INDIANAPOLIS - Everybody loves the idea of Cinderella, but TV ratings prove that star power wins out every time. So this Final Four with the likes of Kentucky, Duke, Michigan State and Wisconsin, a veritable Mount Rushmore of coaches and enough talent to fill half the first round of the NBA Draft, should be a blockbuster.
The main attraction, of course, is 38-0 Kentucky, which is seeking to become the first undefeated NCAA champion since Indiana in 1976. Wildcats coach John Calipari is expected to be named to the Hall of Fame, and his roster includes surefire lottery picks Karl-Anthony Towns, Willie Cauley-Stein and Devin Booker, plus potential first-rounders Trey Lyles, Dakari Johnson and the Harrison twins, Aaron and Andrew, who could be second-round material.
Bo Ryan's Wisconsin team boasts possible first-rounders in Frank Kaminsky and Sam Dekker, and the Badgers and Wildcats are staging a rematch of last year's national semifinal.
Consider that Duke-Michigan State is regarded as the "B side" Saturday night. Blue Devils coach Mike Krzyzewski, who earlier this season became the first Division I coach to reach 1,000 career wins, is making his 12th Final Four appearance, tying UCLA legend John Wooden. He has potential No. 1 pick Jahlil Okafor along with possible lottery pick Justise Winslow.
Michigan State coach Tom Izzo has seven Final Fours on his resume. His roster isn't quite as gaudy, but Branden Dawson and Travis Trice have led the seventh-seeded Spartans on an impressive run that shows they belong in the company of three No. 1 seeds.
"This is a great Final Four," Krzyzewski said Thursday. "This Final Four has a lot of talent. It's coordinated talent that makes the other talent better. It's a piano player and the guitar player and the singer who are making each other better, not just a great piano player. That coordinated talent is why you are seeing four outstanding teams."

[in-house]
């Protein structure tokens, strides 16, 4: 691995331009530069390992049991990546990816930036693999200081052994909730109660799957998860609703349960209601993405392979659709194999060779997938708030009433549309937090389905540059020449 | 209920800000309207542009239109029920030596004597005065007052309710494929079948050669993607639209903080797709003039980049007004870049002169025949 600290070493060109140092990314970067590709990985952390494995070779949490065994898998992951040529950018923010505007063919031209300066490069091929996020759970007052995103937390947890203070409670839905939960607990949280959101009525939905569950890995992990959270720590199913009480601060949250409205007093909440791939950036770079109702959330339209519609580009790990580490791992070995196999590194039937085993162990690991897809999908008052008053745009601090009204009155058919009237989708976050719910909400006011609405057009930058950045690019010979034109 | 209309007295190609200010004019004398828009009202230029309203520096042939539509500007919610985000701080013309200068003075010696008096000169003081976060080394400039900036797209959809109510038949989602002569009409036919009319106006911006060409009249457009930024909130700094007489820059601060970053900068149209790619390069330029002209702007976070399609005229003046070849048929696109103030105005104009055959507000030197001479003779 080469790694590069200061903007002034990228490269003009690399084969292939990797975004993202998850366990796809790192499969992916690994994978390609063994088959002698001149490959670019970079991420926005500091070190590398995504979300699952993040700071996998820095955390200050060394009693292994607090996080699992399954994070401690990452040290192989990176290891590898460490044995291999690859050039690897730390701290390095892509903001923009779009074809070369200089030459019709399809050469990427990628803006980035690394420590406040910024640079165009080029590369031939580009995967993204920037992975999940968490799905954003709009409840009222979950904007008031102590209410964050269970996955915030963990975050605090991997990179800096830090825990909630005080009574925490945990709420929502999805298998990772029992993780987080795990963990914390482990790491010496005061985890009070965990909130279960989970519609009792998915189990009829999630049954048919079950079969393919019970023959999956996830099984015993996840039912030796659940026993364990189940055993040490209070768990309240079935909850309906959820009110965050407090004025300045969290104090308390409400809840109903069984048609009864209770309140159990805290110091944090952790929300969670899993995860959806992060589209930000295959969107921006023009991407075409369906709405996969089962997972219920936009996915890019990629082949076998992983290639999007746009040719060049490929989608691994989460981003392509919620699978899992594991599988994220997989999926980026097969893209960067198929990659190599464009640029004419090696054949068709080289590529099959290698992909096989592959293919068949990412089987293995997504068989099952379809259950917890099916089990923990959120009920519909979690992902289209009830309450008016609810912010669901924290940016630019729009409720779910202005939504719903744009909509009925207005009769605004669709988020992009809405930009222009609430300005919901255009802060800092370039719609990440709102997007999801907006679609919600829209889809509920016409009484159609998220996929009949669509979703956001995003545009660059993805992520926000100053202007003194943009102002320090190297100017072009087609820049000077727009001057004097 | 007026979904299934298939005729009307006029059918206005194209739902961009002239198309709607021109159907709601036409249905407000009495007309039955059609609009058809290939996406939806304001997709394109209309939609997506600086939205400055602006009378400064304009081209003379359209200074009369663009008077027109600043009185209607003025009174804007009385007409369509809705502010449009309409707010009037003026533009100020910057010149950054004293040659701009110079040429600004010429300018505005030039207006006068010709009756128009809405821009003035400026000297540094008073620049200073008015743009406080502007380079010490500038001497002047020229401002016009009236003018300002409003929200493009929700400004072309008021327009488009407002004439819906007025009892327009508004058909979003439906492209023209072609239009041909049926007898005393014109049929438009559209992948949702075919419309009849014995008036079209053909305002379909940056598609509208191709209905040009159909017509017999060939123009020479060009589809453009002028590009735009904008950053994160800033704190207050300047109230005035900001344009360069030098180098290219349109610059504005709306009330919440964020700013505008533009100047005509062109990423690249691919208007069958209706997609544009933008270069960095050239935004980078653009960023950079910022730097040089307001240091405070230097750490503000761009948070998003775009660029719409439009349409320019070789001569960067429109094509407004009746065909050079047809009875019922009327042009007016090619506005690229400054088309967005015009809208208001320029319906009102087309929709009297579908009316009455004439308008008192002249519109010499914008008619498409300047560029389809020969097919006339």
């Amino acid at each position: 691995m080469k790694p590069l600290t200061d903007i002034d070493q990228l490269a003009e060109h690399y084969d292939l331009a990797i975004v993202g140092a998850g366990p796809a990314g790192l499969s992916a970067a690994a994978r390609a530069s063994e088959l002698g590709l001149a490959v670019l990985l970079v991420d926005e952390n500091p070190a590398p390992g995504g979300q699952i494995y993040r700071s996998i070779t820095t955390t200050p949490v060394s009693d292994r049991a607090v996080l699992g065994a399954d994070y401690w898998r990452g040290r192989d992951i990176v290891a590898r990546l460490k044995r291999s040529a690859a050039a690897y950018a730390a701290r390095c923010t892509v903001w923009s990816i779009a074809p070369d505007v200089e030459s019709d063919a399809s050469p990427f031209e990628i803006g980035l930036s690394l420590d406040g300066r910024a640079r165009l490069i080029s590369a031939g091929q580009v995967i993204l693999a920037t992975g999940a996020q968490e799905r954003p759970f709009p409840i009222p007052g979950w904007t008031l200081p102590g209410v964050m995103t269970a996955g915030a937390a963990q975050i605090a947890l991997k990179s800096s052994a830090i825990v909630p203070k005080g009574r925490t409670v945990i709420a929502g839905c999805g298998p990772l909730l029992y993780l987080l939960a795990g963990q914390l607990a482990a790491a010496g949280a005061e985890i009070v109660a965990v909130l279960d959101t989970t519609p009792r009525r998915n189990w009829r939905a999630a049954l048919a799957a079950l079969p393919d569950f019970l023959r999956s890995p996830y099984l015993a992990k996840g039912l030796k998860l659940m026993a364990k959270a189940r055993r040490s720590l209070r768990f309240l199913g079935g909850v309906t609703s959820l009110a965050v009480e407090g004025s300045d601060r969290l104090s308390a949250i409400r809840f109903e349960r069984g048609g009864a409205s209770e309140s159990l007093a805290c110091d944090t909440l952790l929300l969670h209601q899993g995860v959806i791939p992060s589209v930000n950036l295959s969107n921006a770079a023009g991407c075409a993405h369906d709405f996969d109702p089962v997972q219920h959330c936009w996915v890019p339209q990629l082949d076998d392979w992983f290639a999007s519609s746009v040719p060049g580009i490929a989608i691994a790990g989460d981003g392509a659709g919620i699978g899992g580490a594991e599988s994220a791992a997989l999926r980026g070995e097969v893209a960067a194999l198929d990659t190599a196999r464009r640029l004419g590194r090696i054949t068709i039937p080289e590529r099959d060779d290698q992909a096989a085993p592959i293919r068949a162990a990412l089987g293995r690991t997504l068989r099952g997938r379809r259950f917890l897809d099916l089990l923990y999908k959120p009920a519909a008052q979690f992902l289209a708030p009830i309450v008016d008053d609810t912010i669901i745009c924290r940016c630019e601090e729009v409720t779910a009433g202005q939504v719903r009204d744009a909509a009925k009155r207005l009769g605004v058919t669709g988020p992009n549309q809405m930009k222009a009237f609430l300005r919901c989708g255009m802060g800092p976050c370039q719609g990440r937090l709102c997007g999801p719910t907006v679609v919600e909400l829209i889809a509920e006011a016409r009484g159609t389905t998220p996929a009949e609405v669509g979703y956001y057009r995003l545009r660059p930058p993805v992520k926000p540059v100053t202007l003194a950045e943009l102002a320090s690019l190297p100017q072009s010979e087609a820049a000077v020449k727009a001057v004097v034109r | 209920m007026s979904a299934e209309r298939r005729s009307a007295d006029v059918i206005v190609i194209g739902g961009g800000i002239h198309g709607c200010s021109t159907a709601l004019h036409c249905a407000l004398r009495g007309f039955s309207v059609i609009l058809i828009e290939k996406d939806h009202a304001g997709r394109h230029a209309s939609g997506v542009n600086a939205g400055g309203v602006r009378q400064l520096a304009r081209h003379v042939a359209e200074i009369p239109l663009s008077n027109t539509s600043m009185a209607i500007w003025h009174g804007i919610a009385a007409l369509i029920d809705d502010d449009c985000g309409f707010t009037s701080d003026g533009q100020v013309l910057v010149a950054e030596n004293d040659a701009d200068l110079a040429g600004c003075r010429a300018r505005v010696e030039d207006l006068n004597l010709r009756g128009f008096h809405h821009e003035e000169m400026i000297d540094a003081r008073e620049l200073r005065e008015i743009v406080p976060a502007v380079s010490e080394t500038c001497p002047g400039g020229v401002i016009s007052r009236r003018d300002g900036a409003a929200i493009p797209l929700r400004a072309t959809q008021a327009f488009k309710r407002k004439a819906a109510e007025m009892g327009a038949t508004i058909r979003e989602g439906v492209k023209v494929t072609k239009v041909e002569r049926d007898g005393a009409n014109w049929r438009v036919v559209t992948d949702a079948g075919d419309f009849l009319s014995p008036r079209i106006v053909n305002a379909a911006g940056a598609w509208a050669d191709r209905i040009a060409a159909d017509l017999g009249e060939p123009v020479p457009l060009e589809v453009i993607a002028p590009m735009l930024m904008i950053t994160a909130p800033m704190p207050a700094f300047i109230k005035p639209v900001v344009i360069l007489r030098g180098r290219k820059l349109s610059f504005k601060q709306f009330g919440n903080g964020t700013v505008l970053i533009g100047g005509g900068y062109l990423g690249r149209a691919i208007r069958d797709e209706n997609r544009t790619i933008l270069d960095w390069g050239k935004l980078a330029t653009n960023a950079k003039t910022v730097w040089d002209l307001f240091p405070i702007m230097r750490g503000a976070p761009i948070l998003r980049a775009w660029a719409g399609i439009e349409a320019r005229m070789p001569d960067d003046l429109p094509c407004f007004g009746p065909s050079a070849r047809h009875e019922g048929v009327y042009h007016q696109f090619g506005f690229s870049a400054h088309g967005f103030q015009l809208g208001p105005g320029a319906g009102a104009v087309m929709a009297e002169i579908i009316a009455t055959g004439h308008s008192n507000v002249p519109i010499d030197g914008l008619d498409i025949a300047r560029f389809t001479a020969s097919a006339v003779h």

Izzo said, "Talent doesn't always win games." But he pointed to the Kentucky roster of McDonald's All-Americans and how Calipari has turned a collection of individual stars into a team of role players.
"With Kentucky this year, guys are willing to take on different roles, not play as many minutes, not score as many points," Izzo said. "The more talent you have, the better it is as long as it's coachable and has a team concept in mind."
Ryan noted that his Badgers ended last season against Kentucky, lost to Duke early in the season and met the Spartans three times in Big Ten play, including their overtime victory over MSU in the conference tournament title game. What impresses him about all four teams is the depth of talent.
"This Final Four, having played all the teams in the past year, there's a little bit of everything," Ryan said. "It's at a very high level."
Calipari, who is favored to win his second national title in four seasons, said he's not worried about talent level as much as simply making sure his team performs at its optimum level. "We're not stopping Wisconsin," Calipari said. "I just hope my team plays well, and we'll see how it plays out."
Many fans, along with CBS executives, hope the final is Kentucky against Duke. Krzyzewski declined to discuss the Wildcats except to compliment Calipari on blending the talents of so many top players.
"It's been good for college basketball that you've been talking about a team instead of talking about freshmen or individuals," Krzyzewski said. "This year it's a renewal of what college basketball should be -- it's about teams. Kentucky's been a great team."
Four great teams reached Indy. We'll see if Kentucky is best of the best.